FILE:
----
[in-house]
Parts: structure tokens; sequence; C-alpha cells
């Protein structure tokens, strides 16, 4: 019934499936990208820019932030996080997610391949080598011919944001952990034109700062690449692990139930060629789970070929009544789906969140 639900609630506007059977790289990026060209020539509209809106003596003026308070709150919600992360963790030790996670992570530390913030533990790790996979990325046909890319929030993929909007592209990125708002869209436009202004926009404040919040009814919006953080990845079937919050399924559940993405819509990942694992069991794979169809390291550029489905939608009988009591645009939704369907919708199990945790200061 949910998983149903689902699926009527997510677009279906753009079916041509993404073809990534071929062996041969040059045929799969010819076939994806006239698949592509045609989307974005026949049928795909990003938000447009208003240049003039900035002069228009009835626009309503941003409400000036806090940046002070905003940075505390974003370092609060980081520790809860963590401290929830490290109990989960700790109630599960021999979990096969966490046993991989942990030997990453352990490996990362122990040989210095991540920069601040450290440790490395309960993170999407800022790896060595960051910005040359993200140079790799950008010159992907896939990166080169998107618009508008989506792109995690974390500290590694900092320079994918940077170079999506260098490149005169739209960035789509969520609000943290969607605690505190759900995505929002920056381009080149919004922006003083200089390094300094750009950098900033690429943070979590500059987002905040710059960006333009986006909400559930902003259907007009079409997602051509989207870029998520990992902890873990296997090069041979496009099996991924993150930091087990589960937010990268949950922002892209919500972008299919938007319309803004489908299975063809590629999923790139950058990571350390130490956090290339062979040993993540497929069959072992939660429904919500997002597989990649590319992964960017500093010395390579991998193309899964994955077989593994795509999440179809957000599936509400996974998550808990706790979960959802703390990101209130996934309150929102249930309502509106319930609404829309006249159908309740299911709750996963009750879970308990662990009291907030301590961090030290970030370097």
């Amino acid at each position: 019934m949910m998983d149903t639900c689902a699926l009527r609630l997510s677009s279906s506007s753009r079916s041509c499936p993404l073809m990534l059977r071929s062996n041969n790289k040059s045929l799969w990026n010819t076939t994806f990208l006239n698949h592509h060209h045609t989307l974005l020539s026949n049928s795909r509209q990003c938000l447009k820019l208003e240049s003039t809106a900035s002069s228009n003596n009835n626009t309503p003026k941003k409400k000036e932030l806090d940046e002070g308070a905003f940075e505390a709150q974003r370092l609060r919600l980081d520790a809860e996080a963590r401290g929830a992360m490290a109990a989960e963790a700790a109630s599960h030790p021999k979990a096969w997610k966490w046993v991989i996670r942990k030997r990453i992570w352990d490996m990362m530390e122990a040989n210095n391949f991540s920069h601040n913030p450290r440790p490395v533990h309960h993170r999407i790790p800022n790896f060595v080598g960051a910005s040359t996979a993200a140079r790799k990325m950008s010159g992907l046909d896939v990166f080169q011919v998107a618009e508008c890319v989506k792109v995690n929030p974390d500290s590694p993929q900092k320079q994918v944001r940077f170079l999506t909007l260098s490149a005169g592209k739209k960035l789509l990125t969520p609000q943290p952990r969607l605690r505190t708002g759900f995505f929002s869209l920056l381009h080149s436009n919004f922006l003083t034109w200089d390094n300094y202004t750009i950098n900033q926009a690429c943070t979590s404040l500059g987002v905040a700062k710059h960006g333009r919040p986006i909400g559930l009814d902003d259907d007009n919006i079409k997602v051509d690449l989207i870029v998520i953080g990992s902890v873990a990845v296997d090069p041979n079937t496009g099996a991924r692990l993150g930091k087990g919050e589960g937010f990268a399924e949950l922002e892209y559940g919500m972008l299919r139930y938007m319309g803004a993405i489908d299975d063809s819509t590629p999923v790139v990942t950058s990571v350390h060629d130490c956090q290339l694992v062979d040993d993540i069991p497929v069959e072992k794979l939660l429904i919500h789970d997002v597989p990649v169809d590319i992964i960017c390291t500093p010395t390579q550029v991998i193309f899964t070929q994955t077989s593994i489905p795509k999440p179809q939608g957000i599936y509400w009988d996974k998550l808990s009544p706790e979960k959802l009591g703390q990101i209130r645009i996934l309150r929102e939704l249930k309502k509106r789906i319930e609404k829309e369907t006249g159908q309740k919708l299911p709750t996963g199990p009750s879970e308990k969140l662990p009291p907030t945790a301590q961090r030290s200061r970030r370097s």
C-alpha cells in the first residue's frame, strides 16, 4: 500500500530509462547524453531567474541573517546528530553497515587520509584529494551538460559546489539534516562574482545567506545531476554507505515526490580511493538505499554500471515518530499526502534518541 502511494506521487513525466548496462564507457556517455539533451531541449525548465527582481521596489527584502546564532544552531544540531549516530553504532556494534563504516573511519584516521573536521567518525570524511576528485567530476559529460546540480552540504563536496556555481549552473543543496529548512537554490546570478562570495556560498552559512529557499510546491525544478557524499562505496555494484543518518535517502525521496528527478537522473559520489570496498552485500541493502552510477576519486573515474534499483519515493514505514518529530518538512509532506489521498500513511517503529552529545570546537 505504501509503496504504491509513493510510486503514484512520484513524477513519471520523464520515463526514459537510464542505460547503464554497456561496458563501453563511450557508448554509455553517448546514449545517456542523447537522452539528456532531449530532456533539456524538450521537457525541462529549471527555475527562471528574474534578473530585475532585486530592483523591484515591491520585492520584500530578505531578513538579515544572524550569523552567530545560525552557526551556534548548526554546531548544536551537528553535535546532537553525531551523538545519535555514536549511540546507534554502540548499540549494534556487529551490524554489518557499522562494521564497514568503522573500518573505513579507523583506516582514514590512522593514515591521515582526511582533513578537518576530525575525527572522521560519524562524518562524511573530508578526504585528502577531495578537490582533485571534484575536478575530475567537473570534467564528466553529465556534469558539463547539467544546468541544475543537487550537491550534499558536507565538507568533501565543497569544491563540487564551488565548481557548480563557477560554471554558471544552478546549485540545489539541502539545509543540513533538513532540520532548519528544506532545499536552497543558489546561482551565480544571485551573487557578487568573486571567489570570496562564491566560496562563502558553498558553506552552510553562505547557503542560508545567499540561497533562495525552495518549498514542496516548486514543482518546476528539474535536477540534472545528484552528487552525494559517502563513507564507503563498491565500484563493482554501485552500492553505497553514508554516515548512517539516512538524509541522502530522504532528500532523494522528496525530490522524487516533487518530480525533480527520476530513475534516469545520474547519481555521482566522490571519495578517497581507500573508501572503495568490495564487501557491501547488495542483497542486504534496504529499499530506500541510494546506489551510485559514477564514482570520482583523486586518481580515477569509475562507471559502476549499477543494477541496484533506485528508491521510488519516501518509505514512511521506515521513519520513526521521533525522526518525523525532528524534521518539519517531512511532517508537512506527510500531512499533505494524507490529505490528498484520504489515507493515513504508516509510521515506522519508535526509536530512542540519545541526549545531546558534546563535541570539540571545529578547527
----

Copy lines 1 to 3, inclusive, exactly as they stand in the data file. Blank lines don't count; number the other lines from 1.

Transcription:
[in-house]
Parts: structure tokens; sequence; C-alpha cells
């Protein structure tokens, strides 16, 4: 019934499936990208820019932030996080997610391949080598011919944001952990034109700062690449692990139930060629789970070929009544789906969140 639900609630506007059977790289990026060209020539509209809106003596003026308070709150919600992360963790030790996670992570530390913030533990790790996979990325046909890319929030993929909007592209990125708002869209436009202004926009404040919040009814919006953080990845079937919050399924559940993405819509990942694992069991794979169809390291550029489905939608009988009591645009939704369907919708199990945790200061 949910998983149903689902699926009527997510677009279906753009079916041509993404073809990534071929062996041969040059045929799969010819076939994806006239698949592509045609989307974005026949049928795909990003938000447009208003240049003039900035002069228009009835626009309503941003409400000036806090940046002070905003940075505390974003370092609060980081520790809860963590401290929830490290109990989960700790109630599960021999979990096969966490046993991989942990030997990453352990490996990362122990040989210095991540920069601040450290440790490395309960993170999407800022790896060595960051910005040359993200140079790799950008010159992907896939990166080169998107618009508008989506792109995690974390500290590694900092320079994918940077170079999506260098490149005169739209960035789509969520609000943290969607605690505190759900995505929002920056381009080149919004922006003083200089390094300094750009950098900033690429943070979590500059987002905040710059960006333009986006909400559930902003259907007009079409997602051509989207870029998520990992902890873990296997090069041979496009099996991924993150930091087990589960937010990268949950922002892209919500972008299919938007319309803004489908299975063809590629999923790139950058990571350390130490956090290339062979040993993540497929069959072992939660429904919500997002597989990649590319992964960017500093010395390579991998193309899964994955077989593994795509999440179809957000599936509400996974998550808990706790979960959802703390990101209130996934309150929102249930309502509106319930609404829309006249159908309740299911709750996963009750879970308990662990009291907030301590961090030290970030370097």